God May Forgive and Forget, But the LDS Church Never Does

To Mom and Dad:

This is why I had to have my name officially removed from the records of the church. God may forgive and forget, but the LDS church doesn’t. If you are a birth mother, they will use it against you for the rest of your living days. And if the sealing ordinance is to be believed, for eternity, too.

I love both of you and I know my choice to leave probably hurt you, but I could not – with any fidelity to who I am as a person – continue to have my name associated with an organization that thought so little of me and continues to fail to protect the most vulnerable members of our society.


(For more information about what happened in the Joseph Bishop case, please read this Salt Lake Tribune article by Peggy Stack , as well as the reports of how the LDS church responded. )

Collateral Damage: On Adoption, Beheadings, and Invisible Siblings

Did you know Abdul-Rahman Peter Kassig, one of the recent beheading victims of the Islamic State, was an adoptee?

When I first heard it on the news (and once I started breathing again) my first question was: Does his mother know?  Forgive me, it’s a knee-jerk reaction I have whenever I hear of an adoptee’s passing. And by mother, I do not mean adoptive mother. I mean the woman in whose womb Peter was knitted together. Because surely, his adoptive mother knows, since she’s all over the news (and seems like a perfectly lovely woman, by the way.) But his first mother – the woman who bled for him as she labored him into this world – did she know he was gone?

Through some quick Internet research, I learned that Abdul-Rahman Peter Kassig had indeed found his first mother soon after his 18th birthday and had become close with his two younger half-siblings.  But sadly, I came across this article of their first interview since their beloved older brother had been tortured and killed: http://www.usatoday.com/story/news/nation/2014/11/25/peter-kassig-biological-family/70091378/ Here are some of the words he wrote to his sister, Jana, while in captivity (the letter to her was one of only two he was able to send during the year and two months he was being held captive by the Islamic State). To his sister he wrote:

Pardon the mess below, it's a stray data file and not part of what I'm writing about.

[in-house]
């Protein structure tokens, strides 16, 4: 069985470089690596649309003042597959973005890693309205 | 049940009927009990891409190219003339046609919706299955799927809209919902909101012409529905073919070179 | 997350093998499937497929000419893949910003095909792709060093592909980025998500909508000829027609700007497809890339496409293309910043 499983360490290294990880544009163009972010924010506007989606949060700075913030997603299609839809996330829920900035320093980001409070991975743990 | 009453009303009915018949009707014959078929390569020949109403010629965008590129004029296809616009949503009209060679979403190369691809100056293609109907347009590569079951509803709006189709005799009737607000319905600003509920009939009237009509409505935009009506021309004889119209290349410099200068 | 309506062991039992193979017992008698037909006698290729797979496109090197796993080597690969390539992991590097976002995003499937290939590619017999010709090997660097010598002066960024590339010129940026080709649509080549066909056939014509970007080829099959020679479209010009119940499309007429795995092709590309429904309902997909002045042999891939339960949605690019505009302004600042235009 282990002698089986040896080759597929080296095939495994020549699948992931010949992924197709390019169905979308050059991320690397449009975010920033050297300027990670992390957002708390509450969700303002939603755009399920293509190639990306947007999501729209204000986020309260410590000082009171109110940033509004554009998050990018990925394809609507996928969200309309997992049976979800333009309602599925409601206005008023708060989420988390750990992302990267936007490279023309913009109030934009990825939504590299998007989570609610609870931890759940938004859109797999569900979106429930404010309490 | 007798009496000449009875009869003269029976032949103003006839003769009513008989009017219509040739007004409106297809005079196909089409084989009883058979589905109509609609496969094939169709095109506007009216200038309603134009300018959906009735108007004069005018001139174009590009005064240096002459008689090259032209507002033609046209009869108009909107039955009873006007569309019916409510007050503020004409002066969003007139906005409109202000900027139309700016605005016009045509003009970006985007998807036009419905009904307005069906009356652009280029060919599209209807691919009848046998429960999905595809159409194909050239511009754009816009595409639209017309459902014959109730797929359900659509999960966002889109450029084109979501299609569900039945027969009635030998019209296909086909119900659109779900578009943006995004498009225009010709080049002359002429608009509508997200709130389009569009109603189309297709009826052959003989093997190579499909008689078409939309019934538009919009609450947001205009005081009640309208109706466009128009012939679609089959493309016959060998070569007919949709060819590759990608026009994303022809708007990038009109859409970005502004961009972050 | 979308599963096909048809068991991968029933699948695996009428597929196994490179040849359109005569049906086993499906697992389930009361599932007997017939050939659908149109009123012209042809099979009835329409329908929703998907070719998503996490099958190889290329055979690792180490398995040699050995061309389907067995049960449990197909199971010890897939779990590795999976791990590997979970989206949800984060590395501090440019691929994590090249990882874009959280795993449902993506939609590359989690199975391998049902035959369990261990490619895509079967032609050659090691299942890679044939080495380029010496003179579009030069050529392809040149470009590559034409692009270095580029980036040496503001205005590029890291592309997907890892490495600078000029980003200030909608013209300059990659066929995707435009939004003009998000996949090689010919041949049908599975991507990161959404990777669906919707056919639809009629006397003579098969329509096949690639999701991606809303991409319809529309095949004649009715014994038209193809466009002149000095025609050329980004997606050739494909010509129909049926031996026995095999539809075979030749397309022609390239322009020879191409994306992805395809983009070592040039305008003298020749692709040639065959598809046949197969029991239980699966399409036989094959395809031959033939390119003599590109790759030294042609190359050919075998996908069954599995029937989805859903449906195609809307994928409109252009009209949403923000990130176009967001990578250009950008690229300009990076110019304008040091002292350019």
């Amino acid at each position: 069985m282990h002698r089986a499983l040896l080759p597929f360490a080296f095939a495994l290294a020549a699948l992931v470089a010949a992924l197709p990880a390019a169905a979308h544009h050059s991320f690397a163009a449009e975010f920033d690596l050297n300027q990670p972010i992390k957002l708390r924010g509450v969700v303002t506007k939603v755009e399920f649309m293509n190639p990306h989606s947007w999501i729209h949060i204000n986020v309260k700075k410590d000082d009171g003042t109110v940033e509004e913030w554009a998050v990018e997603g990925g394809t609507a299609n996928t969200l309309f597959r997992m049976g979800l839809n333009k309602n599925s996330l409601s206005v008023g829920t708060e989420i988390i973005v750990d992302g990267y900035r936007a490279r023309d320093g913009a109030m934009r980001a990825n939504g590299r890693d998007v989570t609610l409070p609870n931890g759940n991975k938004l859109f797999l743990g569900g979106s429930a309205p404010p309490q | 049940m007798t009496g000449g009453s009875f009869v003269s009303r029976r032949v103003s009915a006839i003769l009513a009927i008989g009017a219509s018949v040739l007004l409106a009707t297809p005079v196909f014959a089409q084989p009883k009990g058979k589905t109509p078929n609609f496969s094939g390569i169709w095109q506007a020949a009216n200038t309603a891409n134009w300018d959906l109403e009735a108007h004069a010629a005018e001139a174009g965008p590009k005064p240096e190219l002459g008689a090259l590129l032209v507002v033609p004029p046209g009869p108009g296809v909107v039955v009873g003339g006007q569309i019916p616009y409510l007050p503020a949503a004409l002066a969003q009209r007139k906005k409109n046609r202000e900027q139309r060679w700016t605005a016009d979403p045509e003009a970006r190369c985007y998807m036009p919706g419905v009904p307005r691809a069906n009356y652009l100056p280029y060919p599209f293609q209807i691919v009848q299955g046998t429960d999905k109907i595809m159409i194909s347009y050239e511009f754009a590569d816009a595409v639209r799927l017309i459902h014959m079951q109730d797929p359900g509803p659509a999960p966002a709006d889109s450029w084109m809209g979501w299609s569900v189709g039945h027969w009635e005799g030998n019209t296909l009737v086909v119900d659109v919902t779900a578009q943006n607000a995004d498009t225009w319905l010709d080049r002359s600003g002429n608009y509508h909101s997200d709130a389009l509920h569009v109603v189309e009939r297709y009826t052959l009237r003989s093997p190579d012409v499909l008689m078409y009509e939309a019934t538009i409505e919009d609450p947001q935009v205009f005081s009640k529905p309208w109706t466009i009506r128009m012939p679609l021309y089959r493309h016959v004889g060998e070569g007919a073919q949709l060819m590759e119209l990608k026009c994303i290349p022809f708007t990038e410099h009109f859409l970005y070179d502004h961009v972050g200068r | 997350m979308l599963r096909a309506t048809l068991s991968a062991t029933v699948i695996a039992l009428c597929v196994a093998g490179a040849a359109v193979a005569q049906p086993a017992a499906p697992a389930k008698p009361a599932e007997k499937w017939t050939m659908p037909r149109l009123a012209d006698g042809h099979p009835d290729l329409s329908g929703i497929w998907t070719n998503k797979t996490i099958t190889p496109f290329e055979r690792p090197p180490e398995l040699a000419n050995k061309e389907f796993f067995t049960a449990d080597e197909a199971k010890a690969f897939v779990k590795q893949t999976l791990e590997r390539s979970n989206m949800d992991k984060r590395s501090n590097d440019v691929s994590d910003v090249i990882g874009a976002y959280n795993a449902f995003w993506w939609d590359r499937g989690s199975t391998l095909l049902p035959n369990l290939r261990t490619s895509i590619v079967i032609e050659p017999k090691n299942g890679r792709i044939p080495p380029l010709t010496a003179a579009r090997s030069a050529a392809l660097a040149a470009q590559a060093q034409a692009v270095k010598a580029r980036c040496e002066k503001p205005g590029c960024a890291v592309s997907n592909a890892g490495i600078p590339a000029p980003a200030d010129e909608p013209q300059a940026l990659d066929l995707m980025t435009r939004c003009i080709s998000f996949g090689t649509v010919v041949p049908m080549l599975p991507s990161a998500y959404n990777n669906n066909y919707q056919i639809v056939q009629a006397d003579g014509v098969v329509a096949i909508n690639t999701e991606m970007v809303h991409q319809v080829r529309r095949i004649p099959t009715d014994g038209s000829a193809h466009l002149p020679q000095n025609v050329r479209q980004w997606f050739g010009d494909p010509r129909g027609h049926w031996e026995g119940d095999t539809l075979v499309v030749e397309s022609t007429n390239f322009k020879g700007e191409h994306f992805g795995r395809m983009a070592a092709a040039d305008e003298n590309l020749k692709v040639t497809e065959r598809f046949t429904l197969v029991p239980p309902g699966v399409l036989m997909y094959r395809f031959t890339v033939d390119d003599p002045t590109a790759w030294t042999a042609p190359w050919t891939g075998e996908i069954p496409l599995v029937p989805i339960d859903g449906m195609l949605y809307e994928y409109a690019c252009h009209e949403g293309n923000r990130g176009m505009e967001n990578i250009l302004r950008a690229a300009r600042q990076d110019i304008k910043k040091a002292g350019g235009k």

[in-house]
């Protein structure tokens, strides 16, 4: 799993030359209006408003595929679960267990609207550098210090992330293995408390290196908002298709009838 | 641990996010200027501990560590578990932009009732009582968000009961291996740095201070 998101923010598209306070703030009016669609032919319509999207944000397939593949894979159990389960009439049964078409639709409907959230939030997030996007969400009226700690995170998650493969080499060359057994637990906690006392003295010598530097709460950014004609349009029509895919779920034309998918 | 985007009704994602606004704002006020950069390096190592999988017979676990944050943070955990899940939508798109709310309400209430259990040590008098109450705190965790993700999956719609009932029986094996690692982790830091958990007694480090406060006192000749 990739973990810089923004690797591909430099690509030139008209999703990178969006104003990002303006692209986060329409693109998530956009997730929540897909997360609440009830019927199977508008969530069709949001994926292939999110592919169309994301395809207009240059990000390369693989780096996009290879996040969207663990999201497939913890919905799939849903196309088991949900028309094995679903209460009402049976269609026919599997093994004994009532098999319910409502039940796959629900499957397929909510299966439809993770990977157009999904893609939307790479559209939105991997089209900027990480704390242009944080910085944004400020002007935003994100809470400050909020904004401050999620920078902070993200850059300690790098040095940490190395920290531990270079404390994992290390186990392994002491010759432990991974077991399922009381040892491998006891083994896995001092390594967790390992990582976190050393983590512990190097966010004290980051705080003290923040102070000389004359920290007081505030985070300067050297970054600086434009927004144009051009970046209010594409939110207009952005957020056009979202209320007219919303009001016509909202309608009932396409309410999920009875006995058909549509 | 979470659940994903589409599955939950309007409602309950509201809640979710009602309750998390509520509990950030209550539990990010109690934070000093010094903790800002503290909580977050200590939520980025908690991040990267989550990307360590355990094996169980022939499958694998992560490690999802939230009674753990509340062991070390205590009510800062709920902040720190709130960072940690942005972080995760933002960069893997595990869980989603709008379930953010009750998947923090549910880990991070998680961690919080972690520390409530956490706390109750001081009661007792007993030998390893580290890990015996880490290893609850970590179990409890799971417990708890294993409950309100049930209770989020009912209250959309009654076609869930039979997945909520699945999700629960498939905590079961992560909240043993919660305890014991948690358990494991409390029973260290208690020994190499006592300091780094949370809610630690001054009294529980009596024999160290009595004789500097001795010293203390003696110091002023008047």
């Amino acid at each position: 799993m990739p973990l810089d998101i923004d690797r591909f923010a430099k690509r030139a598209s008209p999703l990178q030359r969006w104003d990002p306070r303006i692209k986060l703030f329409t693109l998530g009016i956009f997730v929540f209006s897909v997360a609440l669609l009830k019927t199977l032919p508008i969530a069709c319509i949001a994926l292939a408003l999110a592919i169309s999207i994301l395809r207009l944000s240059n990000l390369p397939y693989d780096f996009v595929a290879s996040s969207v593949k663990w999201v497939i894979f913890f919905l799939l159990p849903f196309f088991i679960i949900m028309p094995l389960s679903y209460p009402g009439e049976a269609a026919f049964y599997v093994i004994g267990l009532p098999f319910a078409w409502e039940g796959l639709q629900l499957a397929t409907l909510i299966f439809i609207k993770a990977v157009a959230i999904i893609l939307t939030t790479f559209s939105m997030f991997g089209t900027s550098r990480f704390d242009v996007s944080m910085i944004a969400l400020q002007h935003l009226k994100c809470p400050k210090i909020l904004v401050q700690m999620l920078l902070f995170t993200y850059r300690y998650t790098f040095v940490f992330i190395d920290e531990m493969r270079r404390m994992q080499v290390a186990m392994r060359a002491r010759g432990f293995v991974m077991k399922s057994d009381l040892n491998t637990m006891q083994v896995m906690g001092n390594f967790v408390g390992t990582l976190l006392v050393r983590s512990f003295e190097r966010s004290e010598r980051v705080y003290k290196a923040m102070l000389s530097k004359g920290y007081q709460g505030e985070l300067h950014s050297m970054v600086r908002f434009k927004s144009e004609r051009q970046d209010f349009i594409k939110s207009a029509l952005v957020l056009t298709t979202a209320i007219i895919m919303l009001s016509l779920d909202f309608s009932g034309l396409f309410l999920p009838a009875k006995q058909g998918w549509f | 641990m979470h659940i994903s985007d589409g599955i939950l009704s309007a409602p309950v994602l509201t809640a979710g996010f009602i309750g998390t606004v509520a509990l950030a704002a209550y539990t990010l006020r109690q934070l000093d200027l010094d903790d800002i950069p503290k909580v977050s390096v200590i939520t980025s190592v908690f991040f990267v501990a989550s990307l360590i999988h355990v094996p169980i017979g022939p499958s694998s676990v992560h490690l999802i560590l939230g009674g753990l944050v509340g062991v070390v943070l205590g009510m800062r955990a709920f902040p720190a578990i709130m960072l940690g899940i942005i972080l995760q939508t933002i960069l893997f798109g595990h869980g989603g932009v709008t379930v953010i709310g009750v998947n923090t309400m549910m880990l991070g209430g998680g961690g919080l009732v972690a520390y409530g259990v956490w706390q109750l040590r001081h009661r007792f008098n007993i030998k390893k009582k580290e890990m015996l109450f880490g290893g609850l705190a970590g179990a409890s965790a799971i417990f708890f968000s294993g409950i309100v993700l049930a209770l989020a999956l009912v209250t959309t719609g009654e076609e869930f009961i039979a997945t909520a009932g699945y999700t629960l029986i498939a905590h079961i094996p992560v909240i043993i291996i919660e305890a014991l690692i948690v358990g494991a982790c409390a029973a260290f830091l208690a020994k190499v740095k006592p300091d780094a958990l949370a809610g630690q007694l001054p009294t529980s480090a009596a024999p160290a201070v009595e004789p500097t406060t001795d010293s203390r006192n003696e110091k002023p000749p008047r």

“Did you know, when I was little, I used to pray for a little sister? I prayed and prayed, but I didn’t see how it was possible. What do you know? One day I found myself staring at a picture of you and all I could think was, ‘She’s perfect.’

“You are the best thing that has ever happened to me: you and your brother.”

To Peter, Jana and Sam were perfect. They were his prayed for miracle. They were, in his words, “the best thing” that had ever happened to him.

And yet, thanks to adoption laws, the federal government does not recognize Jana or Sam as Peter’s siblings, next of kin, or members of his family, regardless of their shared DNA, regardless of their deep emotional bonds. Therefore, the U.S. Government did not and will not provide grief counseling for them as they do for family members of hostages and kidnapping victims, which in the case of Peter means only his adoptive family, not his natural family. Not Jana and Sam, the best things that ever happened to Peter.

Much like my three younger children, Jana and Sam are collateral damage of adoption. They are the invisible siblings, the forgotten of the adoption constellation.

In their first interview since the Islamic State captured, tortured and killed Abdul-Rahman Peter Kassig in Syria, his biological mother, Rhonda Schwindt, and two siblings describe a bureaucracy that declined to help a grieving family at its lowest moments. Kassig was beheaded Nov. 16.